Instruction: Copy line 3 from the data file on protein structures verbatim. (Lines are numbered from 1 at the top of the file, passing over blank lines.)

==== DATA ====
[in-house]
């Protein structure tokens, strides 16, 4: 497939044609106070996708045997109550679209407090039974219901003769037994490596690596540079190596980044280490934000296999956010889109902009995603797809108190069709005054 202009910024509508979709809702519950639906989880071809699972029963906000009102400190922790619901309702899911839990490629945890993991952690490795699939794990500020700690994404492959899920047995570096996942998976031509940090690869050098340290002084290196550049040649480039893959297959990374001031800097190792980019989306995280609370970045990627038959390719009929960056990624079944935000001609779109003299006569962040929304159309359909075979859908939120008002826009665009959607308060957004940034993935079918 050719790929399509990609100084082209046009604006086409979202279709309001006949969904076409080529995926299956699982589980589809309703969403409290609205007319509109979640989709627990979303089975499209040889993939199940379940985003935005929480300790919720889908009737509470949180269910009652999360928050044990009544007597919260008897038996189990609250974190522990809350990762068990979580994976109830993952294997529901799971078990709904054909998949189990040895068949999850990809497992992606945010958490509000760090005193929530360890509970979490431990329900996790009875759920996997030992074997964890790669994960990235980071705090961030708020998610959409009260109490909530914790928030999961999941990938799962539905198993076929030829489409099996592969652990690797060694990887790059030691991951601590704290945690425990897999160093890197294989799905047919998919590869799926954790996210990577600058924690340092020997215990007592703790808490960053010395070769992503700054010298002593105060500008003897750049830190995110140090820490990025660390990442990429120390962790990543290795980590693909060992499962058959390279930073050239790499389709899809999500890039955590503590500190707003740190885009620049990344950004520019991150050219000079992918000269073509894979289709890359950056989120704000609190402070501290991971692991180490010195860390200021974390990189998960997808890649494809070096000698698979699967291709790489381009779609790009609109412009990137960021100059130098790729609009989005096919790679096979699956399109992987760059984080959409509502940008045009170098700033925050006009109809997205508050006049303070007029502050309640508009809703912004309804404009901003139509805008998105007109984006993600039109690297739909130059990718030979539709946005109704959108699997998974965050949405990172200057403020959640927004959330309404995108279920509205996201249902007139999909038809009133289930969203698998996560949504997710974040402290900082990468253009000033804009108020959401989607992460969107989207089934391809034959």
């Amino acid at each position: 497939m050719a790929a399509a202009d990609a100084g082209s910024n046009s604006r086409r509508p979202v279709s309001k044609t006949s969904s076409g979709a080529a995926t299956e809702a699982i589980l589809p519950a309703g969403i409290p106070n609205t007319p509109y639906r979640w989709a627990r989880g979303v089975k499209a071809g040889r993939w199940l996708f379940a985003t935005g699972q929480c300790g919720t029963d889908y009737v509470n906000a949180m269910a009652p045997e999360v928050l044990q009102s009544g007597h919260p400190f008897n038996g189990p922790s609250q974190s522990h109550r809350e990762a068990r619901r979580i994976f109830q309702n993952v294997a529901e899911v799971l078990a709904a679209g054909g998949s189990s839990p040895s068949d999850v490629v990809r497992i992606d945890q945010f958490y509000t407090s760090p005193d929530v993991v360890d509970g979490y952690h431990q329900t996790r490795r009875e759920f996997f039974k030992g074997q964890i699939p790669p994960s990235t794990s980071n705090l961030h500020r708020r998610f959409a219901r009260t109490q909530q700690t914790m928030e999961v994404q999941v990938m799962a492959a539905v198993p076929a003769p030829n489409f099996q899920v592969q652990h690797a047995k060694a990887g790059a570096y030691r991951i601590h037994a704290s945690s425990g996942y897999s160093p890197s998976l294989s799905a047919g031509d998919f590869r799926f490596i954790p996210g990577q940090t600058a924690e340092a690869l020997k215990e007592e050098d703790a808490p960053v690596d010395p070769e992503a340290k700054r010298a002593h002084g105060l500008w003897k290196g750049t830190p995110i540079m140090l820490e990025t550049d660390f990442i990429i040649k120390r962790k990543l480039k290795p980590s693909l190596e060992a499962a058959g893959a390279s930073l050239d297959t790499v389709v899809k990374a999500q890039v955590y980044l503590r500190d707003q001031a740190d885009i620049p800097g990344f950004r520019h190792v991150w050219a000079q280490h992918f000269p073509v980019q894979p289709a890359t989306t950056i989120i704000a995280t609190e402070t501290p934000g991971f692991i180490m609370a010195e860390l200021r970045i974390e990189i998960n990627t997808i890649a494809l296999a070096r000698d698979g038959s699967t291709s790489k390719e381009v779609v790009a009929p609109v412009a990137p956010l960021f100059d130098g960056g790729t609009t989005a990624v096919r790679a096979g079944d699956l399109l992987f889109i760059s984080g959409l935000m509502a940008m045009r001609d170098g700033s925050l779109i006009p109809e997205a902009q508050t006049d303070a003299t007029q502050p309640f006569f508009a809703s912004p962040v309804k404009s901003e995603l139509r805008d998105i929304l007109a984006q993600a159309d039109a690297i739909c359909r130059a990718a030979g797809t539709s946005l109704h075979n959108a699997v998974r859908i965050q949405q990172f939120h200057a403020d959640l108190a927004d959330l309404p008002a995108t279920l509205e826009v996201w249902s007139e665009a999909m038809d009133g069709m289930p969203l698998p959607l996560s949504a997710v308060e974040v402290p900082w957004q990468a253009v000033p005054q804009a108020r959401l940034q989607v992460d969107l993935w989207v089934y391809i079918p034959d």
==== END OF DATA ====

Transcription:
């Amino acid at each position: 497939m050719a790929a399509a202009d990609a100084g082209s910024n046009s604006r086409r509508p979202v279709s309001k044609t006949s969904s076409g979709a080529a995926t299956e809702a699982i589980l589809p519950a309703g969403i409290p106070n609205t007319p509109y639906r979640w989709a627990r989880g979303v089975k499209a071809g040889r993939w199940l996708f379940a985003t935005g699972q929480c300790g919720t029963d889908y009737v509470n906000a949180m269910a009652p045997e999360v928050l044990q009102s009544g007597h919260p400190f008897n038996g189990p922790s609250q974190s522990h109550r809350e990762a068990r619901r979580i994976f109830q309702n993952v294997a529901e899911v799971l078990a709904a679209g054909g998949s189990s839990p040895s068949d999850v490629v990809r497992i992606d945890q945010f958490y509000t407090s760090p005193d929530v993991v360890d509970g979490y952690h431990q329900t996790r490795r009875e759920f996997f039974k030992g074997q964890i699939p790669p994960s990235t794990s980071n705090l961030h500020r708020r998610f959409a219901r009260t109490q909530q700690t914790m928030e999961v994404q999941v990938m799962a492959a539905v198993p076929a003769p030829n489409f099996q899920v592969q652990h690797a047995k060694a990887g790059a570096y030691r991951i601590h037994a704290s945690s425990g996942y897999s160093p890197s998976l294989s799905a047919g031509d998919f590869r799926f490596i954790p996210g990577q940090t600058a924690e340092a690869l020997k215990e007592e050098d703790a808490p960053v690596d010395p070769e992503a340290k700054r010298a002593h002084g105060l500008w003897k290196g750049t830190p995110i540079m140090l820490e990025t550049d660390f990442i990429i040649k120390r962790k990543l480039k290795p980590s693909l190596e060992a499962a058959g893959a390279s930073l050239d297959t790499v389709v899809k990374a999500q890039v955590y980044l503590r500190d707003q001031a740190d885009i620049p800097g990344f950004r520019h190792v991150w050219a000079q280490h992918f000269p073509v980019q894979p289709a890359t989306t950056i989120i704000a995280t609190e402070t501290p934000g991971f692991i180490m609370a010195e860390l200021r970045i974390e990189i998960n990627t997808i890649a494809l296999a070096r000698d698979g038959s699967t291709s790489k390719e381009v779609v790009a009929p609109v412009a990137p956010l960021f100059d130098g960056g790729t609009t989005a990624v096919r790679a096979g079944d699956l399109l992987f889109i760059s984080g959409l935000m509502a940008m045009r001609d170098g700033s925050l779109i006009p109809e997205a902009q508050t006049d303070a003299t007029q502050p309640f006569f508009a809703s912004p962040v309804k404009s901003e995603l139509r805008d998105i929304l007109a984006q993600a159309d039109a690297i739909c359909r130059a990718a030979g797809t539709s946005l109704h075979n959108a699997v998974r859908i965050q949405q990172f939120h200057a403020d959640l108190a927004d959330l309404p008002a995108t279920l509205e826009v996201w249902s007139e665009a999909m038809d009133g069709m289930p969203l698998p959607l996560s949504a997710v308060e974040v402290p900082w957004q990468a253009v000033p005054q804009a108020r959401l940034q989607v992460d969107l993935w989207v089934y391809i079918p034959d």